NDG poll findings: public attitudes to organisations innovating with NHS data

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Dame Fiona Caldicott, the National Data Guardian for Health and Social Care (NDG) is calling for a public debate to shape the future of commercial relationships between the NHS, universities and private companies. She today releases the results of a poll on public attitudes to NHS organisations working with partners to use data to develop new medicines and technologies to improve health. The NDG commissioned the polling to inform her own priority setting for the coming year.

The poll of more than 2,220 people in England tested what the public thought would be fair when partnerships with universities or private companies result in valuable new discoveries that could be traded commercially. It presented a range of benefits that result from such partnerships, including improved care for patients, financial benefits for the NHS and profits being made by partner organisations.

The polling found strong support for the idea that NHS and patients should benefit from such partnerships. Around seven in ten approved of partnerships resulting in benefits such as access to new technologies at a reduced cost and improved patient care. Around half agreed that it is fair that a partner university or private companies make a profit, with slightly higher proportions supporting the propositions in which the NHS benefited financially. Among those who said they were already aware that such collaborations take place, there was stronger agreement that it was fair that partners and the NHS make a profit.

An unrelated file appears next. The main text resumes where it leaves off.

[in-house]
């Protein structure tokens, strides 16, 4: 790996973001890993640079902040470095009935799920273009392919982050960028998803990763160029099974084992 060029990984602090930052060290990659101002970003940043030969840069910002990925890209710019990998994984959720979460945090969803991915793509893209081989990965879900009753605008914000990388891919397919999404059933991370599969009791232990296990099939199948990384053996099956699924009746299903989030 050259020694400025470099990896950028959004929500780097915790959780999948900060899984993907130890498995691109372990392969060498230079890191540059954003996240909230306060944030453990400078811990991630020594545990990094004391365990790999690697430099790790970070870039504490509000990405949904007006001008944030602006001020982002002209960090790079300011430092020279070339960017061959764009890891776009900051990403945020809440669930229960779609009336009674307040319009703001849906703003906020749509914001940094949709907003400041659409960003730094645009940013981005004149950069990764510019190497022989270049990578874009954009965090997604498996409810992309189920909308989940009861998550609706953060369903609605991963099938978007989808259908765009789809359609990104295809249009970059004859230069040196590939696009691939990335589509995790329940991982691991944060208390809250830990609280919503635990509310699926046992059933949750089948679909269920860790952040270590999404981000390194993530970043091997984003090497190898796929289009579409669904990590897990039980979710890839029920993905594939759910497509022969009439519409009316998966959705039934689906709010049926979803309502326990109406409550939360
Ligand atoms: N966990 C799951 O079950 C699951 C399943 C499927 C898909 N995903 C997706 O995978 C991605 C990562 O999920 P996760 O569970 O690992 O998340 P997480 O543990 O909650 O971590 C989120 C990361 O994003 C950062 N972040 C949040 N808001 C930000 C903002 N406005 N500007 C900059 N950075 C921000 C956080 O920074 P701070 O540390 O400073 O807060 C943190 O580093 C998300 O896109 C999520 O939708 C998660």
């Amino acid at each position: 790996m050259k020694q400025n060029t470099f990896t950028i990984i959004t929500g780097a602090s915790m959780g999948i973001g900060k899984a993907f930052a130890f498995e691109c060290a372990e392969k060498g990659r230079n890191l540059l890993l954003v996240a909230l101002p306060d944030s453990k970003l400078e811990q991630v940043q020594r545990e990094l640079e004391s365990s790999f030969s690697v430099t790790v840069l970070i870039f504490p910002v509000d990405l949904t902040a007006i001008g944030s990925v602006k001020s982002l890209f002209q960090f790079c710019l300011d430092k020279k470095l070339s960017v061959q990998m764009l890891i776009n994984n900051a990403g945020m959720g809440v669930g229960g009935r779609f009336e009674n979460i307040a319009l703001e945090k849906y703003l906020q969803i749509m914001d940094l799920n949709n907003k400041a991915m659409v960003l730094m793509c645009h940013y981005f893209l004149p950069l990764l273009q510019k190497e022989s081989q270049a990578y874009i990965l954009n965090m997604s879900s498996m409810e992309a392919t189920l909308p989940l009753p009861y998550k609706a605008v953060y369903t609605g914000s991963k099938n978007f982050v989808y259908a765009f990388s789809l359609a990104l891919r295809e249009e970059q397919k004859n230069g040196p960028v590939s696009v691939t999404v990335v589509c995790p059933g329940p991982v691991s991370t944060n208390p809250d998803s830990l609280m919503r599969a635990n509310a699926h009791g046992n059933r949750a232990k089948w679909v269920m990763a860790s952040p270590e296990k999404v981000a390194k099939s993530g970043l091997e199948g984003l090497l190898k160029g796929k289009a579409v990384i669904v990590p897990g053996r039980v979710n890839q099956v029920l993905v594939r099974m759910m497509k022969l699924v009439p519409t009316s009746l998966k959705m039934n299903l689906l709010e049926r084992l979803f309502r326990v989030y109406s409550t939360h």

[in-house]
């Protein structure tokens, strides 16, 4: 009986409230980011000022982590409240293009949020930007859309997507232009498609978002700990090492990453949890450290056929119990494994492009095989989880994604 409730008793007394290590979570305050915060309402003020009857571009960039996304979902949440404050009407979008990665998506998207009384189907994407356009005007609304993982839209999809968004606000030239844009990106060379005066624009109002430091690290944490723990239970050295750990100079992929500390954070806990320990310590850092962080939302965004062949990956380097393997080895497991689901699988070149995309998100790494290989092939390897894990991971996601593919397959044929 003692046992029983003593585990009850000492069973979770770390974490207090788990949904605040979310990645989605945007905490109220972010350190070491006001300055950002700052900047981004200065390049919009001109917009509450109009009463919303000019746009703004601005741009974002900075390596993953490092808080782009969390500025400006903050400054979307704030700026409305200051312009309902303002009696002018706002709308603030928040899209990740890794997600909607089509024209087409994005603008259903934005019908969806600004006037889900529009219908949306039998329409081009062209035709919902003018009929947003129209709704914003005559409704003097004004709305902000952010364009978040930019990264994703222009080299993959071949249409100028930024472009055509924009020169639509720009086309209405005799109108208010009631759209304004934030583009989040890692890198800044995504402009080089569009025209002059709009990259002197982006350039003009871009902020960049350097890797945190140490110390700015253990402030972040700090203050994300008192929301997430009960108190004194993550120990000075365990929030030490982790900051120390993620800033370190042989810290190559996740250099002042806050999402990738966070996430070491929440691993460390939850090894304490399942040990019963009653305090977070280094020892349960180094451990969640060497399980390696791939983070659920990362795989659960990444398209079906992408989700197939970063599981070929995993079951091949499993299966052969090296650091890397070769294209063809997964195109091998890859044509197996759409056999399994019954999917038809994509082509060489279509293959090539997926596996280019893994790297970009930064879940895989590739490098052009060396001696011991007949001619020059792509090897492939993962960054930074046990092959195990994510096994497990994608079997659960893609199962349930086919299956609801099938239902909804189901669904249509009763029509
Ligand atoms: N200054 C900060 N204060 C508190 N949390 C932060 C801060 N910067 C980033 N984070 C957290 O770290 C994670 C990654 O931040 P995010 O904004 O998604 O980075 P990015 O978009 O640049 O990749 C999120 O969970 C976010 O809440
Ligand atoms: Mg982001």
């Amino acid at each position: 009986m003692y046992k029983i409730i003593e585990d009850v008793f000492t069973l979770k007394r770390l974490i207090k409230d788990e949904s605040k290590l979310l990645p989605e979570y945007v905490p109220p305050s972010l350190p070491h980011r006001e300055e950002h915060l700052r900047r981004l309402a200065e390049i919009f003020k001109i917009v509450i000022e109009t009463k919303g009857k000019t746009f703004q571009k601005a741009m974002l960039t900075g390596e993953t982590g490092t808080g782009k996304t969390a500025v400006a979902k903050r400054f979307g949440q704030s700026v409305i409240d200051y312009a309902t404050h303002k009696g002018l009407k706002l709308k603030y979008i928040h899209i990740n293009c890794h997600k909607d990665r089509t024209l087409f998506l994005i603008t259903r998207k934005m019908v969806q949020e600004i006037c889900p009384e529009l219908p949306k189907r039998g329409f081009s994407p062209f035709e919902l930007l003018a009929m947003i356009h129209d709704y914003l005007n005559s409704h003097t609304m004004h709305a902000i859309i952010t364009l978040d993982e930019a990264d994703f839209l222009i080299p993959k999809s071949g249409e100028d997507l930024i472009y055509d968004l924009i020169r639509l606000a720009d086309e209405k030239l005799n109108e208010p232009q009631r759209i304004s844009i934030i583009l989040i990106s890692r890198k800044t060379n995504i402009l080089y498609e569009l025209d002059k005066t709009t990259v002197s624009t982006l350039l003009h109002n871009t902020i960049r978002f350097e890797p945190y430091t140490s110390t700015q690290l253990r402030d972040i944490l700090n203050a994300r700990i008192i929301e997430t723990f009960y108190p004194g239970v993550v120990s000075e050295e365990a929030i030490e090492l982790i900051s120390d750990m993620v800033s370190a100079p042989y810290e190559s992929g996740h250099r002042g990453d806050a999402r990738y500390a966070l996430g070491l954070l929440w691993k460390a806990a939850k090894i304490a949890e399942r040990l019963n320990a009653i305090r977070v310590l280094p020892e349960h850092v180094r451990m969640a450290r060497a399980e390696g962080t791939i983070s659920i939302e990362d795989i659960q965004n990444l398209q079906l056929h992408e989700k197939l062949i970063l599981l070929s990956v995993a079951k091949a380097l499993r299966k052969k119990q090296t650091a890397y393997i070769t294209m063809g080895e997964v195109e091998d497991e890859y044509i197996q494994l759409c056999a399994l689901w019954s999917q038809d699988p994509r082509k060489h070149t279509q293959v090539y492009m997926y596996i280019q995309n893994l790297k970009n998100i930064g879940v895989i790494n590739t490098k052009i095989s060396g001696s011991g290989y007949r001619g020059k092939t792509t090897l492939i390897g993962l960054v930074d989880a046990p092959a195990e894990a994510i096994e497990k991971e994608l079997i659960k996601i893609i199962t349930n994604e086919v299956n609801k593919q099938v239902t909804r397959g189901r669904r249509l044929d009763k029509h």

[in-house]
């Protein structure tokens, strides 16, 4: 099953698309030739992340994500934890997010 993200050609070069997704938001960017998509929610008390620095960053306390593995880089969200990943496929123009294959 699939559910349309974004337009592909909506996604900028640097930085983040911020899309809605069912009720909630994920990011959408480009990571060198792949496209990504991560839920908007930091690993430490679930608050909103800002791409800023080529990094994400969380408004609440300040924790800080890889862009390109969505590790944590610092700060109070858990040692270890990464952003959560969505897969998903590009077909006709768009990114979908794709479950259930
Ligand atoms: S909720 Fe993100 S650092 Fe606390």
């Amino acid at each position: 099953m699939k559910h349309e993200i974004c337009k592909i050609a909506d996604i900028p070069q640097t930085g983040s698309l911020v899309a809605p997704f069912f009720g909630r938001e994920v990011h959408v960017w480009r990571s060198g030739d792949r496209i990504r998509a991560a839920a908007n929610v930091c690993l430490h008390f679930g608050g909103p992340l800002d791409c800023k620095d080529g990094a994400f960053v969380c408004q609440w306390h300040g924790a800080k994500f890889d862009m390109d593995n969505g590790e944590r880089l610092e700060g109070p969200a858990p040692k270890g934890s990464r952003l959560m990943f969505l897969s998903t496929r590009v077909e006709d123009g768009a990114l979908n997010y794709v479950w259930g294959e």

It was striking that significant proportions of respondents said they neither agreed nor disagreed with whether the range of benefits was fair. More than a third did not give views on questions about profits being made by partners or by the NHS.

The National Data Guardian believes this may be because these are issues that have not been discussed sufficiently with the public and that exploration and discussion with patients is necessary. She welcomes that a first step in this is being taken by Understanding Patient Data working alongside the Ada Lovelace Institute and NHS England to commission research to find out what people think and feel about different partnership models between the NHS and private companies wishing to use NHS data. She also welcomes work by the Office for Life Sciences to develop a framework to realise the benefits for patients and the NHS where data underpins innovation.

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